show that the present school system does more than simply permit the mischief that is progressing, it actually fosters it and promotes it. Asked "to what the effects are chiefly ascribable," she replies: "A part is ascribable to home neglects; but the greater part of it is due to excessive and prolonged constraints under the common-school conditions: too long sitting on badly constructed seats; but, with good seats, they are kept in bad positions in long writing exercises. The common bad position is, indeed, prescribed by the Government School Inspectors. I have found that, to obtain the school grants, the children are so constrained as to exclude the exercises that are needed for their bodily development."
The present system is not only a violation of physiological but of psychological law. The powers of receptivity of the minds of children of different ages have been tested experimentally, with as much care as physicists take when they are treating in their experiments on the relationships of ordinary matter to force. Certain brains can take in so much, and no more, according to age. The capacity grows with cultivation and skillful teaching, no doubt, but it must be permitted to grow. In the very young a lesson of a minute may be all-sufficient. Later, of three minutes, five, ten, fifteen, and so on, to one hour, two, or three. But to this there is a limit, and it is probable that, with the best scholar of primary-school age, the powers of receptivity rarely extend beyond a period of two hours and a half of direct teaching. Teachers of various districts, and of different countries, have testified in respect to this point, and while they have explained, from direct observation, that the receptivity varies in different children according to difference of temperament, physical health and build, as might very well be expected, the receptivity at one time, in all children, ceases at the end of three hours.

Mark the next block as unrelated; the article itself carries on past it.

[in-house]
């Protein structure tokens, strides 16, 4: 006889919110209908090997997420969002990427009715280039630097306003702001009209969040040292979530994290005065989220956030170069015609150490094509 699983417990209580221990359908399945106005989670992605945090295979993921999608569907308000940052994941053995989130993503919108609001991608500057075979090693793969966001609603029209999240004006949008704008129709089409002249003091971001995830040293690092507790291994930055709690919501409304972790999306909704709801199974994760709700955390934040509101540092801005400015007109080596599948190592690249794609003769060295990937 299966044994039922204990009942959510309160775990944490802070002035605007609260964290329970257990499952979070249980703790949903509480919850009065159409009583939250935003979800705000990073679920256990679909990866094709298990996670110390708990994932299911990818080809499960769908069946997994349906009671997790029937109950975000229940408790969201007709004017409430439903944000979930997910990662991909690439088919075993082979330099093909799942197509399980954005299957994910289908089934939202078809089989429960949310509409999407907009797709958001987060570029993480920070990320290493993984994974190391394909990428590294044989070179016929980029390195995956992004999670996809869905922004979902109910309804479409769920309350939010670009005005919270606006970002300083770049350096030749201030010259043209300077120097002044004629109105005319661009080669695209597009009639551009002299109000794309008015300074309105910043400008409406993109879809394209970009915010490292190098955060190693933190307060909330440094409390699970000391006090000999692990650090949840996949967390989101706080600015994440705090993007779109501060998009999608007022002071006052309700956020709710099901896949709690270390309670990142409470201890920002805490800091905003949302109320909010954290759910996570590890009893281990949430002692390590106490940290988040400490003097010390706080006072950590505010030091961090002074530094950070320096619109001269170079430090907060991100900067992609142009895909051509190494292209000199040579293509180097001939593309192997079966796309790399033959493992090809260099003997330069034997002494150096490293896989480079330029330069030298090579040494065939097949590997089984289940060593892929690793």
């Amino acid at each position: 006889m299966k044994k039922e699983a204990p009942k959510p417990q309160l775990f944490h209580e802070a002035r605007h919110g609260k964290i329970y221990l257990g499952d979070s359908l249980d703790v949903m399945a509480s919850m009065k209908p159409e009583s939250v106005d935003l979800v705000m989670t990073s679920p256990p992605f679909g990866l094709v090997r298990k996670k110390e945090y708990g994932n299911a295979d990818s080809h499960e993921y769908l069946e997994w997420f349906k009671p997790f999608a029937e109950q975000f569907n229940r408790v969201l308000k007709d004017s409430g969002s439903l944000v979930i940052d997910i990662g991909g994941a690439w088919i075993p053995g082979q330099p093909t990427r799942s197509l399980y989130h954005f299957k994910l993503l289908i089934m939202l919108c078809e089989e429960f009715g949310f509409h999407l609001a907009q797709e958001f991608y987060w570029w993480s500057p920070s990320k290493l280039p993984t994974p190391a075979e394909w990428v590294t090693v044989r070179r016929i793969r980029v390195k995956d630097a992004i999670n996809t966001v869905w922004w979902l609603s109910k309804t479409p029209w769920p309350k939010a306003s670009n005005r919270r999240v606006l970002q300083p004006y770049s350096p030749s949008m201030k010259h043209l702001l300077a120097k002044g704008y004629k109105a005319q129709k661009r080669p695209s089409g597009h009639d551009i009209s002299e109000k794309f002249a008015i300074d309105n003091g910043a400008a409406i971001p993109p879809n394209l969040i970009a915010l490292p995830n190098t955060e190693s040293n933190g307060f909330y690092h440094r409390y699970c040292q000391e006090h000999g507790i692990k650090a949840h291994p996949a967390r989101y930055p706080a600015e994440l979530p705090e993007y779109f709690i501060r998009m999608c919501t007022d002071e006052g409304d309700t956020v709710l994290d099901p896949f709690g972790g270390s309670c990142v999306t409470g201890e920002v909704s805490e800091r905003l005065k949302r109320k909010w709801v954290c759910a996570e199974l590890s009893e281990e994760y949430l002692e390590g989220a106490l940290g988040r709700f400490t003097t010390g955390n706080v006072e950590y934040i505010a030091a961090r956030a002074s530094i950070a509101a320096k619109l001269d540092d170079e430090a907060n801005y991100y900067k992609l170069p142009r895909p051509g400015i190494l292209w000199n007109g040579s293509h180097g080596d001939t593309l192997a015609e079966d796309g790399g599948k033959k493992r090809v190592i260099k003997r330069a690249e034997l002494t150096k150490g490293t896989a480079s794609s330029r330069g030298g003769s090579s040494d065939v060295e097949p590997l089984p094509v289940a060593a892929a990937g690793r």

Proposed Reforms.—From these considerations let me now turn to the reforms which we, who are urgent as to reform in the present educational system, have in view. We reason that the existing system is not a basis for the national necessities. We are of opinion that in the future the education of a mental kind now being supplied will be imperfect and doubtful, nay, it may be of dangerous use, unless it be so laid out with physical culture that a perfect or comparatively perfect health of body shall go with it and sustain it. We urge that, as we must either educate health or disease, it is best to educate hearth.
The design we have in view, then, includes several heads, which I may arrange in the following order:
Physical Culture of the Body.—We urge that education should be so distinctly physical, that the body should be in no respect less improved than the mind at the close of the educational career. We follow, in this regard, the teaching of the Platonic philosophy, in which the master insists that the symmetry of mind and body be cul-